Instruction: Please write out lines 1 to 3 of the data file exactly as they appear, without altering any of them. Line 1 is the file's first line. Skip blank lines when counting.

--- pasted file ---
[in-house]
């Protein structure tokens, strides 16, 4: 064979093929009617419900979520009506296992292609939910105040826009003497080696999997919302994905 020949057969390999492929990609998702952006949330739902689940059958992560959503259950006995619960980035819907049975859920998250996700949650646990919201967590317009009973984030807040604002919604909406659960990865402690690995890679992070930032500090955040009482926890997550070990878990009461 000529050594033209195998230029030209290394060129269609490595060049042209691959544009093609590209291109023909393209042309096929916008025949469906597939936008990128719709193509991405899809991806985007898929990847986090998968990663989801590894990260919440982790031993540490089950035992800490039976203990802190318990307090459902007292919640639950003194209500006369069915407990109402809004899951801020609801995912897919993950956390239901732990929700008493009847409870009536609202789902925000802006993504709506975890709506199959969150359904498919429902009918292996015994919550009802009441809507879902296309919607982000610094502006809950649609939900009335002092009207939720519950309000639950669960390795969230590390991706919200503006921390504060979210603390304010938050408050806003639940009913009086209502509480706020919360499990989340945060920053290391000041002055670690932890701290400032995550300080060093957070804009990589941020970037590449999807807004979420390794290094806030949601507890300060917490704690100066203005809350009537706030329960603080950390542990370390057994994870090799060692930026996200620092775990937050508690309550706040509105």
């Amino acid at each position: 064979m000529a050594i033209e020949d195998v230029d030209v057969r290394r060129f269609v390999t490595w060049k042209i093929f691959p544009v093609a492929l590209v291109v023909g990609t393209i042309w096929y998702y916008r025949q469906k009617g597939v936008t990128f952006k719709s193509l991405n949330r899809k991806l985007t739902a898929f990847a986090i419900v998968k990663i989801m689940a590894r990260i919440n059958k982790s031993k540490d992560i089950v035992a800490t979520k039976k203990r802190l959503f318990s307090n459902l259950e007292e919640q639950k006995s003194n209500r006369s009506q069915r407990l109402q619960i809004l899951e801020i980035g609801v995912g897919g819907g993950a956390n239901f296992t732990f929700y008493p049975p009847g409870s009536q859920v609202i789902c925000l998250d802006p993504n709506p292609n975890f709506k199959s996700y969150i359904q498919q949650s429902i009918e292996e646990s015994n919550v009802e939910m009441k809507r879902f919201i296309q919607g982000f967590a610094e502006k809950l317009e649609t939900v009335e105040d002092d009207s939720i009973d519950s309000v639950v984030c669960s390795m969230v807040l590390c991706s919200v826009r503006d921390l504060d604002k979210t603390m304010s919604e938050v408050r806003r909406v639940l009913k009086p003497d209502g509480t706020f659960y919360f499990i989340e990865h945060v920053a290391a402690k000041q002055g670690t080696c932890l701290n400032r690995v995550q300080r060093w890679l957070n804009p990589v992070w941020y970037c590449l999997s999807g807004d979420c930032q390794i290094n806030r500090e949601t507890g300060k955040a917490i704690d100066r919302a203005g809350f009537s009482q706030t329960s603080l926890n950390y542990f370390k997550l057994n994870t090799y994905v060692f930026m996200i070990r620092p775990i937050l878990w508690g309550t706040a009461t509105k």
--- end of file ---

[in-house]
């Protein structure tokens, strides 16, 4: 064979093929009617419900979520009506296992292609939910105040826009003497080696999997919302994905 020949057969390999492929990609998702952006949330739902689940059958992560959503259950006995619960980035819907049975859920998250996700949650646990919201967590317009009973984030807040604002919604909406659960990865402690690995890679992070930032500090955040009482926890997550070990878990009461 000529050594033209195998230029030209290394060129269609490595060049042209691959544009093609590209291109023909393209042309096929916008025949469906597939936008990128719709193509991405899809991806985007898929990847986090998968990663989801590894990260919440982790031993540490089950035992800490039976203990802190318990307090459902007292919640639950003194209500006369069915407990109402809004899951801020609801995912897919993950956390239901732990929700008493009847409870009536609202789902925000802006993504709506975890709506199959969150359904498919429902009918292996015994919550009802009441809507879902296309919607982000610094502006809950649609939900009335002092009207939720519950309000639950669960390795969230590390991706919200503006921390504060979210603390304010938050408050806003639940009913009086209502509480706020919360499990989340945060920053290391000041002055670690932890701290400032995550300080060093957070804009990589941020970037590449999807807004979420390794290094806030949601507890300060917490704690100066203005809350009537706030329960603080950390542990370390057994994870090799060692930026996200620092775990937050508690309550706040509105």
């Amino acid at each position: 064979m000529a050594i033209e020949d195998v230029d030209v057969r290394r060129f269609v390999t490595w060049k042209i093929f691959p544009v093609a492929l590209v291109v023909g990609t393209i042309w096929y998702y916008r025949q469906k009617g597939v936008t990128f952006k719709s193509l991405n949330r899809k991806l985007t739902a898929f990847a986090i419900v998968k990663i989801m689940a590894r990260i919440n059958k982790s031993k540490d992560i089950v035992a800490t979520k039976k203990r802190l959503f318990s307090n459902l259950e007292e919640q639950k006995s003194n209500r006369s009506q069915r407990l109402q619960i809004l899951e801020i980035g609801v995912g897919g819907g993950a956390n239901f296992t732990f929700y008493p049975p009847g409870s009536q859920v609202i789902c925000l998250d802006p993504n709506p292609n975890f709506k199959s996700y969150i359904q498919q949650s429902i009918e292996e646990s015994n919550v009802e939910m009441k809507r879902f919201i296309q919607g982000f967590a610094e502006k809950l317009e649609t939900v009335e105040d002092d009207s939720i009973d519950s309000v639950v984030c669960s390795m969230v807040l590390c991706s919200v826009r503006d921390l504060d604002k979210t603390m304010s919604e938050v408050r806003r909406v639940l009913k009086p003497d209502g509480t706020f659960y919360f499990i989340e990865h945060v920053a290391a402690k000041q002055g670690t080696c932890l701290n400032r690995v995550q300080r060093w890679l957070n804009p990589v992070w941020y970037c590449l999997s999807g807004d979420c930032q390794i290094n806030r500090e949601t507890g300060k955040a917490i704690d100066r919302a203005g809350f009537s009482q706030t329960s603080l926890n950390y542990f370390k997550l057994n994870t090799y994905v060692f930026m996200i070990r620092p775990i937050l878990w508690g309550t706040a009461t509105k």